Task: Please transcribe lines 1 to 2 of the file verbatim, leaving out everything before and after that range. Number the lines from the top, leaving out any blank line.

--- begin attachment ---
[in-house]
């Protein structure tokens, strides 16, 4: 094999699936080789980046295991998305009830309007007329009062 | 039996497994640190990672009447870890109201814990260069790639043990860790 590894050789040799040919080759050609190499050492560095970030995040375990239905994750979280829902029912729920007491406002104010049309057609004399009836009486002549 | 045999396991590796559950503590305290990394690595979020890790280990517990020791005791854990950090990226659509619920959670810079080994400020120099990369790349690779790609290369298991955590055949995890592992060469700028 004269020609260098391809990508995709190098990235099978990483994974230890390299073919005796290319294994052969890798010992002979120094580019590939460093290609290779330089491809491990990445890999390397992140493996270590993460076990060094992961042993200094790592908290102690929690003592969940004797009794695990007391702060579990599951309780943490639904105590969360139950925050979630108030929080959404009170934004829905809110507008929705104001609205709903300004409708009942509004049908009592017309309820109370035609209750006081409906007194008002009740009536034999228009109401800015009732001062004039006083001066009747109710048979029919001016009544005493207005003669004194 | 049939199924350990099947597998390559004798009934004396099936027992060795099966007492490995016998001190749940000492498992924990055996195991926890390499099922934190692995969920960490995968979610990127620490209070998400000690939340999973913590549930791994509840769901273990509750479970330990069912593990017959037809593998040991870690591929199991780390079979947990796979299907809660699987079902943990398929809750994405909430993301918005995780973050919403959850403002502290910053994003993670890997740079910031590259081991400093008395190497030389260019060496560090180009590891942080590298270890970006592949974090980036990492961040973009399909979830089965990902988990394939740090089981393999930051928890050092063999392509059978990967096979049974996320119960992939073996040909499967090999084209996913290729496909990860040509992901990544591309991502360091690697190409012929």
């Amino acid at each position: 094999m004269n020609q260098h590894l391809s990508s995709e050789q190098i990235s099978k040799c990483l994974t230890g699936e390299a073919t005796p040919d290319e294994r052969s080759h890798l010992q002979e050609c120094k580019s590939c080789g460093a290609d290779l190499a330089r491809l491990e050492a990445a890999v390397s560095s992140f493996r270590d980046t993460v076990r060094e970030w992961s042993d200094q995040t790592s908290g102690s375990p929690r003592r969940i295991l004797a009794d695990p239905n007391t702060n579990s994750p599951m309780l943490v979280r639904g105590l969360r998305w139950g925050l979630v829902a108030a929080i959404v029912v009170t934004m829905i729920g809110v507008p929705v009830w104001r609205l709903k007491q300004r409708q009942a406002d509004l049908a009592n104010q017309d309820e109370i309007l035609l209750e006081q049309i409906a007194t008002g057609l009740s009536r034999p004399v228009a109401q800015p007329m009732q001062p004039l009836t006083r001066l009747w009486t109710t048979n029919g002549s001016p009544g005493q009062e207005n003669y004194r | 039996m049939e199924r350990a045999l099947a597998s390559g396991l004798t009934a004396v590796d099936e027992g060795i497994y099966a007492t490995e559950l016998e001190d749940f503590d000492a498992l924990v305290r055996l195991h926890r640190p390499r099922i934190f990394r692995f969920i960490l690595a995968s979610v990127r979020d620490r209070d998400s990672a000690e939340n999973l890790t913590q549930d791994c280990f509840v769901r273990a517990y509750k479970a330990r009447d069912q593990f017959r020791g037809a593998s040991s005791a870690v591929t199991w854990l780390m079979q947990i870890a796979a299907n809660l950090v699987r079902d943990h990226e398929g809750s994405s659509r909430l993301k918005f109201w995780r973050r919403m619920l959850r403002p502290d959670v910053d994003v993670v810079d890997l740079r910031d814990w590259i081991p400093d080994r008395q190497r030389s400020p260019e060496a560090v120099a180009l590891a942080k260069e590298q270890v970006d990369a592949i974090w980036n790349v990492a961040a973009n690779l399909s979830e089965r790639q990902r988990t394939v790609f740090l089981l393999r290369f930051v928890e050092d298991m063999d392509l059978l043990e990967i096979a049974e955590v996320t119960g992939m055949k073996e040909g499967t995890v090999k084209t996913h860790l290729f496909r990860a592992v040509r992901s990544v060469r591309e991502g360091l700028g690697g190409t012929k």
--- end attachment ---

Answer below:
[in-house]
């Protein structure tokens, strides 16, 4: 094999699936080789980046295991998305009830309007007329009062 | 039996497994640190990672009447870890109201814990260069790639043990860790 590894050789040799040919080759050609190499050492560095970030995040375990239905994750979280829902029912729920007491406002104010049309057609004399009836009486002549 | 045999396991590796559950503590305290990394690595979020890790280990517990020791005791854990950090990226659509619920959670810079080994400020120099990369790349690779790609290369298991955590055949995890592992060469700028 004269020609260098391809990508995709190098990235099978990483994974230890390299073919005796290319294994052969890798010992002979120094580019590939460093290609290779330089491809491990990445890999390397992140493996270590993460076990060094992961042993200094790592908290102690929690003592969940004797009794695990007391702060579990599951309780943490639904105590969360139950925050979630108030929080959404009170934004829905809110507008929705104001609205709903300004409708009942509004049908009592017309309820109370035609209750006081409906007194008002009740009536034999228009109401800015009732001062004039006083001066009747109710048979029919001016009544005493207005003669004194 | 049939199924350990099947597998390559004798009934004396099936027992060795099966007492490995016998001190749940000492498992924990055996195991926890390499099922934190692995969920960490995968979610990127620490209070998400000690939340999973913590549930791994509840769901273990509750479970330990069912593990017959037809593998040991870690591929199991780390079979947990796979299907809660699987079902943990398929809750994405909430993301918005995780973050919403959850403002502290910053994003993670890997740079910031590259081991400093008395190497030389260019060496560090180009590891942080590298270890970006592949974090980036990492961040973009399909979830089965990902988990394939740090089981393999930051928890050092063999392509059978990967096979049974996320119960992939073996040909499967090999084209996913290729496909990860040509992901990544591309991502360091690697190409012929």